Posts: 17
Received 0 Votes on 0 Posts
Boiler Noise

Chacho

We've never paid much attention to LWCOs unless the boiler was above radiation, but now it's code. It should be mounted above the boiler. I like the Mcdonnell & Miller RB-24E, Electronic, 24V Low Water Cut-Off You have a vent damper, but I'm not sure of the voltage. The LWCO wires into the low voltage safety circuit and a 24 volt supply voltage. The probe is self cleaning and must be in the flow stream.

I use a 1" copper tee and a 1" X 3/4" FPT flush bushing, but I make my own. That keeps the probe as far into the flow stream as possible. Use Teflon tape instead of pipe dope on the threads as they are plastic.

This is a true capacitance LWCO. I saw installations using a pressure relay. If the pressure fall below 5-8 psi the circuit opens, shutting down the boiler. But it isn't code and won't pass inspection.
 
  #61  
Old 03-27-15, 05:14 AM
NJT's Avatar
NJT
NJT is offline
Member
Join Date: Oct 2006
Location: USA
Posts: 23,539
Received 1 Vote on 1 Post
Homer, the valves with that " T " on the handle are actually designed so that the handle can be reversed. They even come with an extra 'label' that you stick over the one on the handle if you do reverse them... of course that label is useless because it falls off in a year or so...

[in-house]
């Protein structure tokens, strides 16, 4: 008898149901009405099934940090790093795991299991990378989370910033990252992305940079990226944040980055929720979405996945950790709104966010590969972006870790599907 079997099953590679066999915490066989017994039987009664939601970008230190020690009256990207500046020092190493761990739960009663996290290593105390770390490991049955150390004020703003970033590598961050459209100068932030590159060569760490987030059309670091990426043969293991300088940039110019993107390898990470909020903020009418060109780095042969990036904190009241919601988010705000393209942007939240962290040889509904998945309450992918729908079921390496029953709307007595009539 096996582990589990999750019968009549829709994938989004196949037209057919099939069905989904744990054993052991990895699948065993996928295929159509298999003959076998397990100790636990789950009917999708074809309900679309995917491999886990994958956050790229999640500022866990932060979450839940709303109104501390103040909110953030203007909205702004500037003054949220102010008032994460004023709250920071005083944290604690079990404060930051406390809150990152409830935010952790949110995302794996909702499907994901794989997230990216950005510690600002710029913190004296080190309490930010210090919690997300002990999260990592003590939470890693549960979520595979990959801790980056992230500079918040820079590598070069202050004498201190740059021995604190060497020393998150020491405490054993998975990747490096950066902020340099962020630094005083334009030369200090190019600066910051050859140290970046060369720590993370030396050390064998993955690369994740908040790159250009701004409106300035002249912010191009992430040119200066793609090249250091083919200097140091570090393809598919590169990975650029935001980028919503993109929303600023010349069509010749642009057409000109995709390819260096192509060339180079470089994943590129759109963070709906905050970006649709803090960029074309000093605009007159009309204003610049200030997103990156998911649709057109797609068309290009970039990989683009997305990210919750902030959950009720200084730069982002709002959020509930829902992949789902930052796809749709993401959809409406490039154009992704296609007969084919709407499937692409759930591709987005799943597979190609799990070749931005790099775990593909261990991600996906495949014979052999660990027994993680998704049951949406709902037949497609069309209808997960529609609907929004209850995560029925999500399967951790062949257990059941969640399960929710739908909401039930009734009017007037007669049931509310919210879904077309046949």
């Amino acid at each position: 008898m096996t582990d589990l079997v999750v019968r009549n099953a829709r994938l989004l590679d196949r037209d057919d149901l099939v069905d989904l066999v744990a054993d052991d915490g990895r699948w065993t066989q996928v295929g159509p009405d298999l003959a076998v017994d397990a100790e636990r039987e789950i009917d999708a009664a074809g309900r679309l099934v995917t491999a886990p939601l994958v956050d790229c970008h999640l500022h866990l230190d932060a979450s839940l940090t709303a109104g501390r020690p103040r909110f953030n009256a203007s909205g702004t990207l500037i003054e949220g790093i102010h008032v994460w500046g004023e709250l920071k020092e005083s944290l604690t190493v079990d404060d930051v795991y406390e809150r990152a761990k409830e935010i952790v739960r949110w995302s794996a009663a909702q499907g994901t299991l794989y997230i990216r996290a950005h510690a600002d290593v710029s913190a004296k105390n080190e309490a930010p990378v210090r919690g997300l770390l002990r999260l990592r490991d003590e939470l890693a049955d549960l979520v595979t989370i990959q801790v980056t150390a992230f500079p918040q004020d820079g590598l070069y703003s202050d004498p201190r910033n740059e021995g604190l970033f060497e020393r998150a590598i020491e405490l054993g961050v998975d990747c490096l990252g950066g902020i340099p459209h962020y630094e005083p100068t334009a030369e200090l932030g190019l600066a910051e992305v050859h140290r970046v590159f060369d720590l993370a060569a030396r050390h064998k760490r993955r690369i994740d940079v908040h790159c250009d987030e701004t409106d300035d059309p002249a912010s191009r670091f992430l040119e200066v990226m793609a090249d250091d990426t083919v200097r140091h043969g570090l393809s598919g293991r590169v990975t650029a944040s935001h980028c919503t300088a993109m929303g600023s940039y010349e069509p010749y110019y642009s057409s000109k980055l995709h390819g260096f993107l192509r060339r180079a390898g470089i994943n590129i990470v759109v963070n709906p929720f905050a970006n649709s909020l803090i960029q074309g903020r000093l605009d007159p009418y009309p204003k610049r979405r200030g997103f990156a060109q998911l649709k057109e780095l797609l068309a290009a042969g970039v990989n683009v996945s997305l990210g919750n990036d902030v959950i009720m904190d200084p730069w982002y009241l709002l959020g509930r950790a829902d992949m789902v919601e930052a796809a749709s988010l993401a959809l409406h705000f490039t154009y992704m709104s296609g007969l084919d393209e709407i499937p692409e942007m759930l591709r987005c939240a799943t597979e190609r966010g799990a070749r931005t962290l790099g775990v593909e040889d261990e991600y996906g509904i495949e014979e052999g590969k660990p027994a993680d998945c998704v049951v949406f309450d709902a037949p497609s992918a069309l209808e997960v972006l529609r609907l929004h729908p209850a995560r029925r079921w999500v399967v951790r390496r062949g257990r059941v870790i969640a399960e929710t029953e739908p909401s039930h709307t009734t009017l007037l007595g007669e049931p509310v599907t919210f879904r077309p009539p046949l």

One can even grind the stop off the handle if they wish to use the valve in either direction without having to change the handle, which is sometimes useful for initial fill and purge in some applications.
 
  #62  
Old 03-27-15, 06:57 AM
Chacho's Avatar
Member
Thread Starter
Join Date: Apr 2012
Posts: 72
Received 0 Votes on 0 Posts
Homer, the valves with that " T " on the handle are actually designed so that the handle can be reversed. They even come with an extra 'label' that you stick over the one on the handle if you do reverse them... of course that label is useless because it falls off in a year or so...
That is correct. I did reverse the handle and apply the little sticky label (that is already falling off). I'll likely hang a paper "luggage tag" off the valve to describe the valve operation. I was also very careful in observing the valve operation and handle positioning, but yes it is backward, and the sticker makes it look different than a catalog photo.

Thanks for the info on the LWCO's. Again, probably a warm weather project for me when I have more time. I may be looking for a lot more detail then, but this will get me started.
 
  #63  
Old 03-27-15, 02:29 PM
NJT's Avatar
NJT
NJT is offline
Member
Join Date: Oct 2006
Location: USA
Posts: 23,539
Received 1 Vote on 1 Post
Oh, and BTW Homer,

This is a true capacitance LWCO.
CONDUCTANCE, not capacitance.

Model RB-24E
Conductance Type
LowWater Cut-Off
For Residential 24 VAC Hot Water Boilers
 
Reply

Posting Rules
You may not post new threads
You may not post replies
You may not post attachments
You may not edit your posts

BB code is On
Smilies are On
[IMG] code is On
HTML code is Off
Trackbacks are Off
Pingbacks are Off
Refbacks are Off


Thread Tools
Search this Thread
Display Modes
 
Ask a Question
Question Title:
Description:
Your question will be posted in: